In Russia, the “retirement” part of social contributions is higher – 22% (and 6% could go to the formation of the pension upon the termination of the government’s moratorium in 2020), but the overall social burden on employers less 30%. More in Germany and the total payments to the government on income of individuals – more than half. In Russia in General, they are slightly more than 40%.

Retirement points
What is common

Pension points are coefficients which consider the contribution of the pensioner to the pension Fund of the state. In Russia they appeared in 2015 (before it was taken into account direct savings in the Pension Fund), in Germany there are since 1992, so that here the Russian authorities took the example of our German colleagues. By the way, in both countries among the reasons of the emergence of pension points was the need for harmonization and integration “Soviet” pensioners from the GDR and the USSR.

Pension points accumulated over a lifetime, is an important multiplier in the formula for calculating the future pension – the more, the larger the payment will be monthly to elderly people.

What’s the difference

The German system is more predictable and subject to strict rules. First of all, it concerns “rates” pension credits – that is, a specific amount earned over the life of the pension.

The amount earned for a year of pension points in Germany depends on the relationship the employee’s salary to the national average. In the General case of one pension point is equal to the average salary per year (in 2018 is between 30 and 45 euros per month in Western Germany and € 2695 East). While there are limitations on the number earned for the year of points – in 2018, the maximum salary that is taken into account in their calculation, amounted to 6,500 euros in the West and 5800 euros for East Germany.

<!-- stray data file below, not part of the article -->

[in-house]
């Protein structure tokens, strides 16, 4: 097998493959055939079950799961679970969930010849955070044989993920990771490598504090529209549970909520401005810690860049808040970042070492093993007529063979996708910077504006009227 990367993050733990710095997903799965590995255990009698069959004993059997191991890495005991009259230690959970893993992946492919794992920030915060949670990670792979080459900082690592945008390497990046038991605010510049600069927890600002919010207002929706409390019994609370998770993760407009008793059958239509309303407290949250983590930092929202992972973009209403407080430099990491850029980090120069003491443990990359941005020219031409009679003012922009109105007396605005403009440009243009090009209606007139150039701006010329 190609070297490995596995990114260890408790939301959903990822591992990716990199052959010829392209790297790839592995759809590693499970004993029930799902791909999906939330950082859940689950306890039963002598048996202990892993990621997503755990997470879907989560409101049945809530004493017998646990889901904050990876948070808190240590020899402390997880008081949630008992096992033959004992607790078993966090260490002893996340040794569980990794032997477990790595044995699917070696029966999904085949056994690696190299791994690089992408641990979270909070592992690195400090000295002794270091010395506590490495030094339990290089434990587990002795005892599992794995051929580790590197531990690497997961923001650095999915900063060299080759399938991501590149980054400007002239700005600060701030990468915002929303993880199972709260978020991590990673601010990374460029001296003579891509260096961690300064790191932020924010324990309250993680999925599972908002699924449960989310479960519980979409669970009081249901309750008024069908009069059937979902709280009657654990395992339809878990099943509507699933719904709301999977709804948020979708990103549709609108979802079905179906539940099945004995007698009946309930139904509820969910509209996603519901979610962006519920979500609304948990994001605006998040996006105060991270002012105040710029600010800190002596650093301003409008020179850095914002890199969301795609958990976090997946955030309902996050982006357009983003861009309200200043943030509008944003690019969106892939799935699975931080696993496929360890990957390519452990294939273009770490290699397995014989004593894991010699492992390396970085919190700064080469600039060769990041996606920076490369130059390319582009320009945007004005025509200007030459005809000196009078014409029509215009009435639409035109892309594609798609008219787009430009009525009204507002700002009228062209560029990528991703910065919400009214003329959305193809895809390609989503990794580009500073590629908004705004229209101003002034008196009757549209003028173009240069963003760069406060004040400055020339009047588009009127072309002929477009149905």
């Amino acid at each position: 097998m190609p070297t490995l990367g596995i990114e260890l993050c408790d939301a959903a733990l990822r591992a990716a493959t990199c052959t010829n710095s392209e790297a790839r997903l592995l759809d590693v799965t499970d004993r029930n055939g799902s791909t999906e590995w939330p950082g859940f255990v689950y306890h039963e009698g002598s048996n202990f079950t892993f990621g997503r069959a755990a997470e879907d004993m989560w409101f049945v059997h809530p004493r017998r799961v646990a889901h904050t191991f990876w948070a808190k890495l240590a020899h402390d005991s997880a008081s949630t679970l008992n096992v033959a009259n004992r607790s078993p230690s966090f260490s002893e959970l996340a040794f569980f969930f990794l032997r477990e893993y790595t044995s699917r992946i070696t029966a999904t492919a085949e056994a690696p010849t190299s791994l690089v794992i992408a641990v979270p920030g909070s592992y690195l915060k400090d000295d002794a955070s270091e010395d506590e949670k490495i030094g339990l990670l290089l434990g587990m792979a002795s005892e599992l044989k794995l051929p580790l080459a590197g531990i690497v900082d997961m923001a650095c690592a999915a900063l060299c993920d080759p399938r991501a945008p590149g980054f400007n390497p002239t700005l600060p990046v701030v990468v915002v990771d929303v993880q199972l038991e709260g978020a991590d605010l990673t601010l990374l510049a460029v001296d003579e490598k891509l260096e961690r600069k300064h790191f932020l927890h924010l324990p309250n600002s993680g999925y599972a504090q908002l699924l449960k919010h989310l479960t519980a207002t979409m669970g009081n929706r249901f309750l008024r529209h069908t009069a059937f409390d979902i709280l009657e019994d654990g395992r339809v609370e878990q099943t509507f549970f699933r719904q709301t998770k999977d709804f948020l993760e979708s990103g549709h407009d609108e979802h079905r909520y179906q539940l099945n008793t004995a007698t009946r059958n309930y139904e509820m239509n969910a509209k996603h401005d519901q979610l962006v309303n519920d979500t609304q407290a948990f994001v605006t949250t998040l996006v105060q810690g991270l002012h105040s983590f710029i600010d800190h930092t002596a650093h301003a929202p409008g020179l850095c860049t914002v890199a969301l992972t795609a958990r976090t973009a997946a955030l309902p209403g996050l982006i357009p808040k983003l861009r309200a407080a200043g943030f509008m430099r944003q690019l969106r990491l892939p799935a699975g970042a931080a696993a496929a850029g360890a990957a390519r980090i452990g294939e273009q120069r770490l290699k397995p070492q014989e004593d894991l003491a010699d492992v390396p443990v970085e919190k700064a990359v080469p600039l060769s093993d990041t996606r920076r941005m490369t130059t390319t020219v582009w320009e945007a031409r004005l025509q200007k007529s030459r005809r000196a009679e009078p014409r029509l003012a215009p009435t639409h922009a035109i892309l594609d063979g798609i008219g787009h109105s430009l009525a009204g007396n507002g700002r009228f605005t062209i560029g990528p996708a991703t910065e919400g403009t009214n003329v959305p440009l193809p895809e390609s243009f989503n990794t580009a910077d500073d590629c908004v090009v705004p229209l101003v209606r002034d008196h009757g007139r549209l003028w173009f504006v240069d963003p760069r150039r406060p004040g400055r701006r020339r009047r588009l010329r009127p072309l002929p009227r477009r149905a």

Russia has a very similar scheme that takes into account contributions to the Pension Fund and the maximum amount of benefits (in fact – this is the same maximum salary). The differences relate to the definition of “rates” points at retirement.

German formula takes into account total number of payments to the pension Fund for the previous year, the size of salaries, the demographic situation in the country. In General, it is governed by the formula reflected in Social code and can not change without modifying the law.

In Russia, the government can set the price points at its discretion. The unpredictability of this indicator is one of the main claims to the pension formula in Russia. Usually power index price points for annual inflation, but depending on economic conditions this rule may be waived.

The amount of the pension
What is common

And in Russia, and in Germany power ensures that upon reaching a certain age people will get a livelihood, even if he has not fulfilled all the other “pension” conditions. Help the poor – the basis of the welfare state. The differences lie in the amount of benefits that the state can allocate to the recipients of social assistance.

What’s the difference